A more familiar example of blue-flowered plants being finicky is the well-known hydrangea (Hydrangea macrophylla). Although not difficult to grow, obtaining truly blue flowers can be challenging and frustrating. The general rule is that acidic soils produce blue flowers and basic, or alkaline, soils produce pink flowers, but the mechanism for changing flower color is more complex than that. The availability of aluminum in the soil is the most important factor in influencing the color of hydrangeas. Aluminum is more available in acidic soils, and less so in alkaline soils (except at very high pH levels, which result in blue flowers, but also plant death), hence the traditional stories about manipulating soil pH to successfully influence flower coloration. In addition to changing soil pH, amending the soil with additives high in aluminum—such as coffee grounds and citrus peels—can also influence flower color. The fickle nature of hydrangea flowers is symptomatic of many other supposedly blue-flowered plants.
Like any other color, blue exists as a continuum—a scale in which many reputedly blue-flowered species contain varying amounts of other colors, resulting in a wide array of different flowers to be called blue, when in fact they really are not. Erroneous use of the word blue is hopelessly perpetuated in horticulture. Violet, lavender, lilac, and purple-flowered plants are often referred to as blue—but not truly blue. Plant breeders have spent lifetimes trying to obtain truly blue-flowered daylilies, orchids, and roses. In 1840, horticultural societies of Britain and Belgium offered a 500,000-franc reward to anyone who could breed a truly blue rose. No one ever successfully claimed the prize! In 1964, the “blue” rose, Rosa ‘Blue Moon’ was considered a breeding breakthrough when introduced; however, it was ultimately disappointing because the color, although unique at the time, was not blue. The quest for a truly blue rose has continued and more recently was the subject of cutting edge genetic engineering. Researchers in Japan have created a blue rose in the laboratory by silencing certain genes and manufacturing and inserting new ones. It has flowered in Japan, and while it is clearly a color breakthrough in roses and is approaching blue, it isn’t quite there yet. As long as there is fascination in obtaining the unobtainable, the endeavor to create truly blue-flowered forms of favorite garden plants will continue indefinitely.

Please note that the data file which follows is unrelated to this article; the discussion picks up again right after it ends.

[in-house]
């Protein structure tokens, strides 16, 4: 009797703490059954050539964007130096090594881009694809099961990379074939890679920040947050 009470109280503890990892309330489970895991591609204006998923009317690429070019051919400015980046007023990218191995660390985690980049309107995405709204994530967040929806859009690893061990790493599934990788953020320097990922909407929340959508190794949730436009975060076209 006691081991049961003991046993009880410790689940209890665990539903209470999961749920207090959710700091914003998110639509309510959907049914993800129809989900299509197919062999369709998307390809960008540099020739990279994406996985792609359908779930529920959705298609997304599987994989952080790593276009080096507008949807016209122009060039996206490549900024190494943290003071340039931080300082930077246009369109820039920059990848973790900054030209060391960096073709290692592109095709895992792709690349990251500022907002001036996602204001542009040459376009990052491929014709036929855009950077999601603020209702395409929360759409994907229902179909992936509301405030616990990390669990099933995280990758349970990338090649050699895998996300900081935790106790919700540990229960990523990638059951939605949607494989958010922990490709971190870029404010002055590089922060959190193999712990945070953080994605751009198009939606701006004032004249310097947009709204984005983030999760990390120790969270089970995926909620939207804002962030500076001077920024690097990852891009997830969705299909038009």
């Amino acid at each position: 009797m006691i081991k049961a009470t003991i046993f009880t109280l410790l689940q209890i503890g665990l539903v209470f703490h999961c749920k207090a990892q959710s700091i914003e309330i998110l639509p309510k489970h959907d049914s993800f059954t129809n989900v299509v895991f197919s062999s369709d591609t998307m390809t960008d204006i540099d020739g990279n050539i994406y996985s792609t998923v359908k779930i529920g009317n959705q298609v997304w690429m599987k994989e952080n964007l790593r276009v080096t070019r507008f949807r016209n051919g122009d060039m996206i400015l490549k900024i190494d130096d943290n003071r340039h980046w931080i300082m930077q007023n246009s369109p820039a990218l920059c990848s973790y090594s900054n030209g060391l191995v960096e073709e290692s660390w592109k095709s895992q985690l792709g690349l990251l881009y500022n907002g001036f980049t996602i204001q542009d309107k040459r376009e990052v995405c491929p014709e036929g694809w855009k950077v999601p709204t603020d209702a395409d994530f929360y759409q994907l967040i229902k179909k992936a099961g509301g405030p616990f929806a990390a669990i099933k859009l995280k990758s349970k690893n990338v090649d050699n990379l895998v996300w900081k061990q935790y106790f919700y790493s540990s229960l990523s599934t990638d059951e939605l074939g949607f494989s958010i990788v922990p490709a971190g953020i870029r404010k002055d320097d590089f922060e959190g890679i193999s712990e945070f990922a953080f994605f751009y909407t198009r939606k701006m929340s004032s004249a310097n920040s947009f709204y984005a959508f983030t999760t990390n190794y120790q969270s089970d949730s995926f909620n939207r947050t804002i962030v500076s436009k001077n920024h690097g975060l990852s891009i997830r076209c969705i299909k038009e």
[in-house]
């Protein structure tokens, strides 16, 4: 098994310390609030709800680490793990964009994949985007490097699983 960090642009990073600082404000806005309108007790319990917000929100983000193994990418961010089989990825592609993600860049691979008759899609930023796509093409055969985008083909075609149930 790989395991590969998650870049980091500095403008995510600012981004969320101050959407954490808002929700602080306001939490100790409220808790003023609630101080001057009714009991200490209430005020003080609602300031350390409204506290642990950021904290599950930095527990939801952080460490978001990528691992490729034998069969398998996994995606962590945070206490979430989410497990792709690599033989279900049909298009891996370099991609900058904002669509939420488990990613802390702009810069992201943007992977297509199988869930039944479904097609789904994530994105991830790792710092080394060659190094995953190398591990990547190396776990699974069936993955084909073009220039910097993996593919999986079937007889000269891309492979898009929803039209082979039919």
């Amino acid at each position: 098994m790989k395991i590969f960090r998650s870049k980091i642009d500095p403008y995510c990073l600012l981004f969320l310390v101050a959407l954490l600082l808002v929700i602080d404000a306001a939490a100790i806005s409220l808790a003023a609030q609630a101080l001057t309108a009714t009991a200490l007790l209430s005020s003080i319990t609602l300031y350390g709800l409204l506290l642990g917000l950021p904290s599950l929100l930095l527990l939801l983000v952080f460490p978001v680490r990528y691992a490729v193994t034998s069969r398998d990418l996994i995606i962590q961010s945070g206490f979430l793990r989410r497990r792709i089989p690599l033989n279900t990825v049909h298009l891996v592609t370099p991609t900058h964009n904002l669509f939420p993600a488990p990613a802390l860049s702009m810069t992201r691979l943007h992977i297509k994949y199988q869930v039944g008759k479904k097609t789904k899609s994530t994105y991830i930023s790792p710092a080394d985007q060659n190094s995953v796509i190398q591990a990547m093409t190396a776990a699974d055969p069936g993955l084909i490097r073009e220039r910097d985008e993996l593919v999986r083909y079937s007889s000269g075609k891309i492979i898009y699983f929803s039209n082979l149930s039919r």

While many supposedly blue flowers trend toward purple or red, there are some plants that boast a mixture of blue and green, resulting in some of the most exotically colored flowers in the world. The pendulous chains of turquoise-blue flowers of the jade-vine (Strongylodon macrobotrys) always draw attention when this plant blooms in the Banana House at Longwood Gardens. Other similarly colored plants such as Ecbolium viride, Lachenalia viridiflora, and Ixia viridiflora are also sometimes displayed at Longwood Gardens. This color is even rarer than true blue!
Although many blue-flowered plants can be difficult garden subjects, some blue-flowered plants are easy-to-grow perennials for the home landscape. The powder-blue flowers of forget-me-not (Myosotis spp.) and bugloss (Brunnera macrophylla) are easily grown in shady garden areas. The Siberian squill (Scilla siberica), along with many related species, is also easy to grow. Many gentian species have blue flowers, and although some are difficult to grow, others such as Gentiana asclepiadea and G. ‘True Blue’ readily thrive in the right conditions.
It is clear that many factors drive the allure of blue flowers. In recognition of the zest for blue flowers, we are exhibiting our first-ever Winter Blues Festival through March 25, 2018. Please join us to celebrate, appreciate, and marvel at one of nature’s rarest phenomena.